Even though I’ve never set foot in England, I’m a Leicester City supporter for life. I wish I had a “meet cute” moment, a memorable anecdote describing the moment I first laid eyes on Filbert Street, but that’s not the truth of it. My brother-in-law is English, and, sometime back in 1996, I started going to an Irish bar in Dallas to see his beloved Liverpool team play. I knew so little about the sport that I was confused when matches ended in draws and the idea that most of the team played ninety minutes blew my mind.
Honestly, I probably should have been a Liverpool supporter. I’d actually heard of Liverpool, and everyone in the bar wore red and spoke lovingly of the club’s storied history. I should have been, but I wasn’t. I was instead drawn to the team that no one supported whose bespectacled manager jumped up and down like a madman. They had an American goal keeper (Kasey Keller), which was a plus for me, but it was the midfield that sold me.
On one side, there was a blonde Welshman, Robbie Savage, who never stopped chasing opponents even when there didn’t seem to be any particular reason to do so. In the middle, Neil Lennon slid into tackles with just short of murderous malice. My favorite, though, was the man with the four “z” name: Mustapha “Muzzy” Izzet. I got the impression that Leicester weren’t particularly favored, or even especially good, but I loved the way they battled against the teams I’d actually heard of. I’d found my team.
After several months of this, I announced my allegiance to my team by comically mispronouncing “Leicester” because of course I did.
It turned out that being a Leicester supporter in the United States back then took a great deal of work. I joined the official club site to allow me to listen to the matches live on BBC Radio Leicester as there were almost no televised games in the states. I finally got my first replica kit, one of the glorious collared affairs with the flocked Walker’s logo on the front. I wore it with tremendous pride on match days and didn’t even mind when people would ask me who the “Walkers” were.
Lacking any sense of football history, I didn’t realize that the Martin O’Neill era was a high-water mark for the club. I did have a sense that he was critical to the club’s success (signs reading “Martin O’Neill is God” were a subtle clue) and I was heartbroken when he left. I knew the good times were endangered but I’d never experienced relegation and didn’t know how it would feel.
There is nothing worse than relegation.
Trying to explain to my friends that my team had been booted from the league was difficult but doable. What I couldn’t do was explain the feeling in my gut, the feeling that something so bad had happened to something so important to me. During this era, there were more bad times than good, the worst coming when we were relegated from the League Championship. I described this as being like your favorite baseball team losing so much that they were removed from the major leagues down to AA baseball. Even that explanation doesn’t do the feeling justice.
Part of loving a team is sticking with them in the hard times. I still have my Topps Tiles sponsored League One jersey, and I wear it to remind me that, no matter how bad things are now, they could be worse. But, the beauty of the promotion and relegation system is that there is always hope of a better time.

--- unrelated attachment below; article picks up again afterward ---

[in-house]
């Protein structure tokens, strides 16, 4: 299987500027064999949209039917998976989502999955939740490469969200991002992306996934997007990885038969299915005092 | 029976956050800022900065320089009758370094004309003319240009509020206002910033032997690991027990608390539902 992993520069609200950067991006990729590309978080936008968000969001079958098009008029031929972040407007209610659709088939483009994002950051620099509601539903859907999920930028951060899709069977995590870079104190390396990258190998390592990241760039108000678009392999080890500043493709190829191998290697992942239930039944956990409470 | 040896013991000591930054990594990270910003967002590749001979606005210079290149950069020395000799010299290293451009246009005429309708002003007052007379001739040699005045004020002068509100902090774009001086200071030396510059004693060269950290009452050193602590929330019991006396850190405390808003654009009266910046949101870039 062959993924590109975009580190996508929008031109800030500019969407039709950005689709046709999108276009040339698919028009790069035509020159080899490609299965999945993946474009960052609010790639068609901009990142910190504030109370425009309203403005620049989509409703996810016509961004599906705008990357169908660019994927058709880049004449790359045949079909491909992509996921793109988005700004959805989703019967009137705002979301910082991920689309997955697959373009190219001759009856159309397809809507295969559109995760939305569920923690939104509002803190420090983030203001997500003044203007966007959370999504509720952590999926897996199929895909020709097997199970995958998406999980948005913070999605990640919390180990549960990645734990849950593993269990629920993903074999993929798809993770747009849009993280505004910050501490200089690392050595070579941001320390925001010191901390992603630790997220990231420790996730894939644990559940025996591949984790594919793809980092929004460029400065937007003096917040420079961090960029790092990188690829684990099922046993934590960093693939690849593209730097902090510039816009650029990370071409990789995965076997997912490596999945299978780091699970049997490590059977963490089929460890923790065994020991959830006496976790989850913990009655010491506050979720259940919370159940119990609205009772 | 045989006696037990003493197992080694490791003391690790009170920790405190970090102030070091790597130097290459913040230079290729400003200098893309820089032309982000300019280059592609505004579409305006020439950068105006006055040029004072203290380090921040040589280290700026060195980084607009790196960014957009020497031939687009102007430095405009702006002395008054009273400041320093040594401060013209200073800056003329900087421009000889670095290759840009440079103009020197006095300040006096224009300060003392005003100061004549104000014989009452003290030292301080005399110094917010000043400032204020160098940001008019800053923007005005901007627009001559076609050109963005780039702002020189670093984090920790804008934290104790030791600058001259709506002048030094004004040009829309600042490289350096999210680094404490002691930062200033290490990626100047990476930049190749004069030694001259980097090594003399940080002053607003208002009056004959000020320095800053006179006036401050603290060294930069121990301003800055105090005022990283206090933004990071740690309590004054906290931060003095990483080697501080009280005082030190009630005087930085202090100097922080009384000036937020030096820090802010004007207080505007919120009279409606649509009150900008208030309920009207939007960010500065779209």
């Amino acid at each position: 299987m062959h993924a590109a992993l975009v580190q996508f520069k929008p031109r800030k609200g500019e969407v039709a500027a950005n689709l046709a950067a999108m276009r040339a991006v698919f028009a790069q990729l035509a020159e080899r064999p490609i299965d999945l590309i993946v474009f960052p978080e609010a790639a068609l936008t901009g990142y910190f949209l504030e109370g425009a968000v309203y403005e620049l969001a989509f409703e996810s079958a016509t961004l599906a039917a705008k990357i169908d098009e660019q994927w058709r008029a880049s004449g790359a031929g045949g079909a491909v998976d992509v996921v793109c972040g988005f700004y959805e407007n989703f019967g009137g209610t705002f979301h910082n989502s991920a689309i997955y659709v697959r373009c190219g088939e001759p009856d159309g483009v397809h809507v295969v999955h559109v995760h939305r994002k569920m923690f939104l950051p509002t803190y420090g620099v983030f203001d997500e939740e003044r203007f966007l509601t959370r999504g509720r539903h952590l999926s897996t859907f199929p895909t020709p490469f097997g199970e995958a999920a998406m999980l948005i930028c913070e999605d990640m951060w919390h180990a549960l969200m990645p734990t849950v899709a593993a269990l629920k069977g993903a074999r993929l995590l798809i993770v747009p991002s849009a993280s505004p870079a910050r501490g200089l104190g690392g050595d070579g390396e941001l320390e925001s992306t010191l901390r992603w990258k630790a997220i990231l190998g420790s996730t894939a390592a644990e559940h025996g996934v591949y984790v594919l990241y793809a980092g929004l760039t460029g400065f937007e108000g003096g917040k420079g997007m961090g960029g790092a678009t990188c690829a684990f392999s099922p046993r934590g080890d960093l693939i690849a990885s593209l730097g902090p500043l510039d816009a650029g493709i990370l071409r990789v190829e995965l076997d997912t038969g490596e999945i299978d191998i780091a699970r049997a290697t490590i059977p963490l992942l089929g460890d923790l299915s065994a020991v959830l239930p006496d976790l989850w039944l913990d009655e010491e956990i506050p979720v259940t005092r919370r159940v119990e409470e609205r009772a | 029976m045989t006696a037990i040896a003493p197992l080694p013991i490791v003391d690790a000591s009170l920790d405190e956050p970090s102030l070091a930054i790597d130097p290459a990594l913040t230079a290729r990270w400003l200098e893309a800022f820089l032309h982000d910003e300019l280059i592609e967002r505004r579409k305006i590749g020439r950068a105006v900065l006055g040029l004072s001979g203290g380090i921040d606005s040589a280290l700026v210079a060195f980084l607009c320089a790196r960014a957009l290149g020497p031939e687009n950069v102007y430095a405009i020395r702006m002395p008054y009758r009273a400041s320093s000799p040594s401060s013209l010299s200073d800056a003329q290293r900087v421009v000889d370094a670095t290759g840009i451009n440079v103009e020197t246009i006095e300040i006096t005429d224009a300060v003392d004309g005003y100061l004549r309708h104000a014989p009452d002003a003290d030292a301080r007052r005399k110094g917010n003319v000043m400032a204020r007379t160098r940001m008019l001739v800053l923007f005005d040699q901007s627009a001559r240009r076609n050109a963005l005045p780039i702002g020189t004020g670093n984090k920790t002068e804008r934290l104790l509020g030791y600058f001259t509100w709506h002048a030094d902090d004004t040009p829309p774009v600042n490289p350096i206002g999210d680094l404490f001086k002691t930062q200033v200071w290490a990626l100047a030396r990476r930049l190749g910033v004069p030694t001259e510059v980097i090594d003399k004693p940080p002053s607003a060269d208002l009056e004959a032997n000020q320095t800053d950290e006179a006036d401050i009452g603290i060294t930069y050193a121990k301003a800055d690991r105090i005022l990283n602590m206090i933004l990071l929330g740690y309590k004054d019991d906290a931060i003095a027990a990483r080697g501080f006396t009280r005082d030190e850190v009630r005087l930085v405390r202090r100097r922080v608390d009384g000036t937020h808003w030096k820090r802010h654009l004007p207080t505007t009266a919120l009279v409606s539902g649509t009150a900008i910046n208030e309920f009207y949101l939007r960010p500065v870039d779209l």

There is nothing better than promotion.
I say this knowing full well that the joy of winning the Premier League is almost too much to contain. Promotion is better. The summers following promotion, the summers plotting spending sprees as the team moves up a level, the hope against hope that these players that you love can prove that they belong-it’s the best feeling a sports fan can have.
“Foxes Never Quit” is the team motto, and the teams that live up to that motto are my favorites. I never forgave Dennis Wise or Jermaine Beckford, not for their performances, but for their efforts. That motto is why I love this team so much. Love him or hate him, Jamie Vardy is the living embodiment of the Leicester spirit. I’ve never seen a man care so much.
Just look at that image. You’d think he’d just won the league, but you’d be wrong. That was the goal that took us off the bottom of the table and made all of us believe that we’d escape relegation. That goal made up for a year of pain. Heck, it almost made up for Troy Deeney’s playoff goal for Watford (if you haven’t seen it, look it up, but I’m not going to link That Goal here). Escaping relegation isn’t as good as promotion, but it ain’t bad.
I haven’t missed more than a handful of matches, either on the radio on television, over the last twenty years. It’s a lot easier to be a Leicester supporter now than it was, but it’s no less rewarding. People now recognize the shirt and sometimes even the names on the back. I can see every match on television in real time now. Our local independent book store even carries books about that magical championship season.
2015-16 was amazing and I’m fortunate to have experienced it, but that’s not who Leicester are and it’s not why I love them. I love the underdog Leicester City, the Leicester City who may not be the best, the most talented, or even the most skillful team, but if you give them an inch, they’ll take a mile. I love Steve Guppy and Mad Frank and Matty Elliott and Emile Heskey and Matty Fryatt and Tim Flowers and Pegguy Arphexad and Paul Dickov and Andy Impey and even Ade Akinbiyi. I love Leicester City, and I always will.